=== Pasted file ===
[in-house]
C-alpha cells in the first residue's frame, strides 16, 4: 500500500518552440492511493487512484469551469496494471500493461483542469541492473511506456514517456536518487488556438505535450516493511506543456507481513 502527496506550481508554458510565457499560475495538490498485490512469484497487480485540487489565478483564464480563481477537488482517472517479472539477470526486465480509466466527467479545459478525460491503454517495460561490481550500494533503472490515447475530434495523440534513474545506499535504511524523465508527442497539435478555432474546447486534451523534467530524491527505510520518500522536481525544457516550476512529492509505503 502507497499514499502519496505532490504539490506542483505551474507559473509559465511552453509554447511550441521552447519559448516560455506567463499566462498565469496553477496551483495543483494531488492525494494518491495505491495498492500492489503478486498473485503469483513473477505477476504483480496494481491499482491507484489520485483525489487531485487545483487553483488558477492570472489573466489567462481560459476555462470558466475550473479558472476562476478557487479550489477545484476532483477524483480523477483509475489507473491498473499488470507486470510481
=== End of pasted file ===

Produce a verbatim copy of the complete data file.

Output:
[in-house]
C-alpha cells in the first residue's frame, strides 16, 4: 500500500518552440492511493487512484469551469496494471500493461483542469541492473511506456514517456536518487488556438505535450516493511506543456507481513 502527496506550481508554458510565457499560475495538490498485490512469484497487480485540487489565478483564464480563481477537488482517472517479472539477470526486465480509466466527467479545459478525460491503454517495460561490481550500494533503472490515447475530434495523440534513474545506499535504511524523465508527442497539435478555432474546447486534451523534467530524491527505510520518500522536481525544457516550476512529492509505503 502507497499514499502519496505532490504539490506542483505551474507559473509559465511552453509554447511550441521552447519559448516560455506567463499566462498565469496553477496551483495543483494531488492525494494518491495505491495498492500492489503478486498473485503469483513473477505477476504483480496494481491499482491507484489520485483525489487531485487545483487553483488558477492570472489573466489567462481560459476555462470558466475550473479558472476562476478557487479550489477545484476532483477524483480523477483509475489507473491498473499488470507486470510481